Crude-oil futures dropped to an over five-year low on 12 December, and finished lower for the week, after the International Energy Agency (IEA) became the latest energy watchdog to announce a reduction in forecasts for global oil demand growth.
The Brent January contract finished $1.83, or 2.9%, lower at $61.85 a barrel on Friday, its lowest settlement since 14 July, 2009.
The global benchmark shed 10% for the week as a whole.
The US January contract finished $2.14, or 3.6%, lower at $57.81 a barrel on Friday, its lowest since May 2009.
WTI shed a little more than 12% for the week.
Both Brent and US crude have lost more than 45% of their value since a peak in June this year.
Citi Futures analyst Tim Evans told MarketWatch: "A stronger US dollar and ongoing concern over a projected 2015 surplus maintained a steady downward pressure on prices."
The IEA on 12 December cut its global oil demand growth forecast for the fourth time in five months, this time on a weaker outlook for oil exporting countries: the economies of producer nations were being hurt by falling prices.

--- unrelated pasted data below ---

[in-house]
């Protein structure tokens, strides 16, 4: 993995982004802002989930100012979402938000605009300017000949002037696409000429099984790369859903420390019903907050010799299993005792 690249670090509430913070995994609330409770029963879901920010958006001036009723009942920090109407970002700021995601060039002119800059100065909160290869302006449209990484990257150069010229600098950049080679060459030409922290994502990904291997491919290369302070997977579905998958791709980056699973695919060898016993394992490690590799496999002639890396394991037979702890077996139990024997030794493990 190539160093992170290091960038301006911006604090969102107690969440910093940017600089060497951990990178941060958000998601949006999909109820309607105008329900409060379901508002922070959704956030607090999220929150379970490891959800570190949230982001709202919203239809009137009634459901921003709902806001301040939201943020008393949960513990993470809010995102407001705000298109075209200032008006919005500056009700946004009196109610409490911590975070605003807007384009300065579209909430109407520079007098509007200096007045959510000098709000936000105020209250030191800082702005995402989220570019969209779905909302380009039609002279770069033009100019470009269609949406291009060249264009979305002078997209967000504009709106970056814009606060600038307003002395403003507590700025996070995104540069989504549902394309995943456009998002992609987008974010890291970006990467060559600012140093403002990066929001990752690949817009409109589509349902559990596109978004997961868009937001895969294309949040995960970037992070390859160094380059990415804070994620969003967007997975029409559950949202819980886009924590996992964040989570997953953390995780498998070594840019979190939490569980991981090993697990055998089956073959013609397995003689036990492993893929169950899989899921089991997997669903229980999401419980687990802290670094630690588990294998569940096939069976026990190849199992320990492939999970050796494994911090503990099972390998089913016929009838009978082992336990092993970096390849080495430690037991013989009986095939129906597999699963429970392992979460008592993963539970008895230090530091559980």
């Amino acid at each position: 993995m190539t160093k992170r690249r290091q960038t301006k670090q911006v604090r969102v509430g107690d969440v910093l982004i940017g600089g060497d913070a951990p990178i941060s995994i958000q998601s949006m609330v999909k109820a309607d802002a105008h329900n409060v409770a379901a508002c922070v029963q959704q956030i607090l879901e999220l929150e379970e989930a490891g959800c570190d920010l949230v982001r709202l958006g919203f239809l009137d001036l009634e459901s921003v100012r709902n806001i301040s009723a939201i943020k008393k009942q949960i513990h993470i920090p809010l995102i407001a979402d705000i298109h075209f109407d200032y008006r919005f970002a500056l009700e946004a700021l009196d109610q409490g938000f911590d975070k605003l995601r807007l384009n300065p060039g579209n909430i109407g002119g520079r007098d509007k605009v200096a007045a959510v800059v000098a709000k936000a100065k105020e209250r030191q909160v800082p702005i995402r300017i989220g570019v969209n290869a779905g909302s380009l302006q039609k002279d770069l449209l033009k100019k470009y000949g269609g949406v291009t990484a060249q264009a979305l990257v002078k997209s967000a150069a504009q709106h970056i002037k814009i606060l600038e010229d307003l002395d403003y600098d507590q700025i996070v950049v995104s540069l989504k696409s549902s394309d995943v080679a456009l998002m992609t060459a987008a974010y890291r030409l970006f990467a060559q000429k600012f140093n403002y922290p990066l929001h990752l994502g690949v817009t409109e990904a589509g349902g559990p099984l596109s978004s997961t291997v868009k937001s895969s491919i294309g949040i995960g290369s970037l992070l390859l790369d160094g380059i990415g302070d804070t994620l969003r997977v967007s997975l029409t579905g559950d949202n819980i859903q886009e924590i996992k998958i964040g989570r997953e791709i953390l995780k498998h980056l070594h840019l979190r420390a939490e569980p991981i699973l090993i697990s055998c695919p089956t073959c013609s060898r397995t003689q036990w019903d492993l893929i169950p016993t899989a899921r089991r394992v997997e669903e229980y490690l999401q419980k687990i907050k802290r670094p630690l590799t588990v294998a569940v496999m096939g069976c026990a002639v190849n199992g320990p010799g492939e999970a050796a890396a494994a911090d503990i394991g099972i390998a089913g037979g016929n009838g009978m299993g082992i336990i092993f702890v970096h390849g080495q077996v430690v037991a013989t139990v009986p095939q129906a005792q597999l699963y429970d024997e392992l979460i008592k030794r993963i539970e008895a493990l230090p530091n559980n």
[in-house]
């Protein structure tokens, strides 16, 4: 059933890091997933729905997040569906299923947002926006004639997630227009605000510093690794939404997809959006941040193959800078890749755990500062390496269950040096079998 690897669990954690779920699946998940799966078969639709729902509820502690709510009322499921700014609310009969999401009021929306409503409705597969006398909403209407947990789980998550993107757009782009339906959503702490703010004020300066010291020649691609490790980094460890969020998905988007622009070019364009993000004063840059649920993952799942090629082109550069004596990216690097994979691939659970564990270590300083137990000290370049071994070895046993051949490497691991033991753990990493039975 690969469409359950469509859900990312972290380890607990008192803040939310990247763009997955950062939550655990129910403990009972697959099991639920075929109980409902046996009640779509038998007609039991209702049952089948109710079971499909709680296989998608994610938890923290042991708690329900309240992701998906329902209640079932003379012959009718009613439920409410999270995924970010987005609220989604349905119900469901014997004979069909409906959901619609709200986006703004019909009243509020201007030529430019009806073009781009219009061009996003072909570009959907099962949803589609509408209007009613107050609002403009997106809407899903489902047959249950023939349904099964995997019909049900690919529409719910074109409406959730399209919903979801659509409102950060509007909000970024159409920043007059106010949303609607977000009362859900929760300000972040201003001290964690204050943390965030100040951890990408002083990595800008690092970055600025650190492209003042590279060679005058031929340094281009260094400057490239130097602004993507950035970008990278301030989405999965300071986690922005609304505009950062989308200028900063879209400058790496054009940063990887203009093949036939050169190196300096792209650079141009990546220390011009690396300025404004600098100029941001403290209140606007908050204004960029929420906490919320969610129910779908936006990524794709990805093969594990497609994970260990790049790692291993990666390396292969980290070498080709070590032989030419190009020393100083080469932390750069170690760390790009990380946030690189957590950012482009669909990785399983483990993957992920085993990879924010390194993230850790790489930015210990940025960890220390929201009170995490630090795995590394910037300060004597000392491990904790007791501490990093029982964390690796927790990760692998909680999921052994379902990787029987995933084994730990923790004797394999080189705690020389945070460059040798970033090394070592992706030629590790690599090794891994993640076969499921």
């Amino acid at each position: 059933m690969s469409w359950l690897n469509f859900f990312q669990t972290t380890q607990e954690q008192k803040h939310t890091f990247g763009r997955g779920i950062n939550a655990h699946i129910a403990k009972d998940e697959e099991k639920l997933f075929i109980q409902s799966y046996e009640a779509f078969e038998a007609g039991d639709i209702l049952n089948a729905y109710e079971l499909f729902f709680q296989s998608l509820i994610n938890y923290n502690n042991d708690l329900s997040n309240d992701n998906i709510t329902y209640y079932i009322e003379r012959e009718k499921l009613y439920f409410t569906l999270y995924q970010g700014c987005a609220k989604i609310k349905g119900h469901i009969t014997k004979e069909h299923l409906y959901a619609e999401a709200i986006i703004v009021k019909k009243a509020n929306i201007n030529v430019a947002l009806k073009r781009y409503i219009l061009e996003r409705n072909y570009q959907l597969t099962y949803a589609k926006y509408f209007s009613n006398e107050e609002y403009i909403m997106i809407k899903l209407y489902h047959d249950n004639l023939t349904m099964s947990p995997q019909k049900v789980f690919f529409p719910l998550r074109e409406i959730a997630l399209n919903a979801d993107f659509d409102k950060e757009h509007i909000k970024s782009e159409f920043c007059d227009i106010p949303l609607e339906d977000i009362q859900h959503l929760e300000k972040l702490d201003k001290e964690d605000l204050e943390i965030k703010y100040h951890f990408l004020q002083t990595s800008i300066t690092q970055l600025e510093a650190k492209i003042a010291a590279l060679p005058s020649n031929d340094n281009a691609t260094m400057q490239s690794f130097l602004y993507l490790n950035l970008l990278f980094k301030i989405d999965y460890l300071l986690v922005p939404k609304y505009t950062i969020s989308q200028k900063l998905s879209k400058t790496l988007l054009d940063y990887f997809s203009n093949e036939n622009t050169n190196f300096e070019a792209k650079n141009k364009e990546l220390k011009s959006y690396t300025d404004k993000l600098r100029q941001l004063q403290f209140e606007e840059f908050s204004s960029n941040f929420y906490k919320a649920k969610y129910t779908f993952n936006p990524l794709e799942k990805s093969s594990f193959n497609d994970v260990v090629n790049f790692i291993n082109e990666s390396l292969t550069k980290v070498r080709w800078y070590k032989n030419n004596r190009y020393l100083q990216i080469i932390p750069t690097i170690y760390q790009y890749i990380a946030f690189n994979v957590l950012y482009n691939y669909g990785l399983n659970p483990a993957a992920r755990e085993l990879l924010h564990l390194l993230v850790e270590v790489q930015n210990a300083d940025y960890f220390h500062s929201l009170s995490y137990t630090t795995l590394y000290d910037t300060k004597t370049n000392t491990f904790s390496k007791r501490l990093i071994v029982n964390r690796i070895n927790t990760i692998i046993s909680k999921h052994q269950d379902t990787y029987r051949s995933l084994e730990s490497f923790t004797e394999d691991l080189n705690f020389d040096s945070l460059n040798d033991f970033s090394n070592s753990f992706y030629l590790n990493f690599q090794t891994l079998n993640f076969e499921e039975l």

The energy watchdog also said that oil cartel Opec, which pump's a third of the world's oil, will need to pump an average of 28.9 million barrels a day in 2015, about 1.4 million less than what its 12 members produced in November.
In addition, the agency warned Friday that weak demand and an oversupply in oil markets could raise the risk of global social instability and the possibility of financial defaults.
Opec Trims Outlook
Earlier in the week, Opec trimmed its forecast for demand for its oil by 300,000 barrels a day, to 28.9 million a day in 2015, as against 29.4 million barrels a day in 2014.
The US Energy Information Administration (EIA) also lowered its demand forecasts for 2015 this week.
Crude oil prices have fallen hard on oversupply concerns and on fears surrounding weak demand from China, the world's second largest oil consumer after the US.
In late November, Saudi Arabia and other rich Gulf producers resisted pressure from poorer Opec members, notably Venezuela, to cut oil output amid a glut in the global oil market.
Supplies have been boosted in the wake of the US shale boom.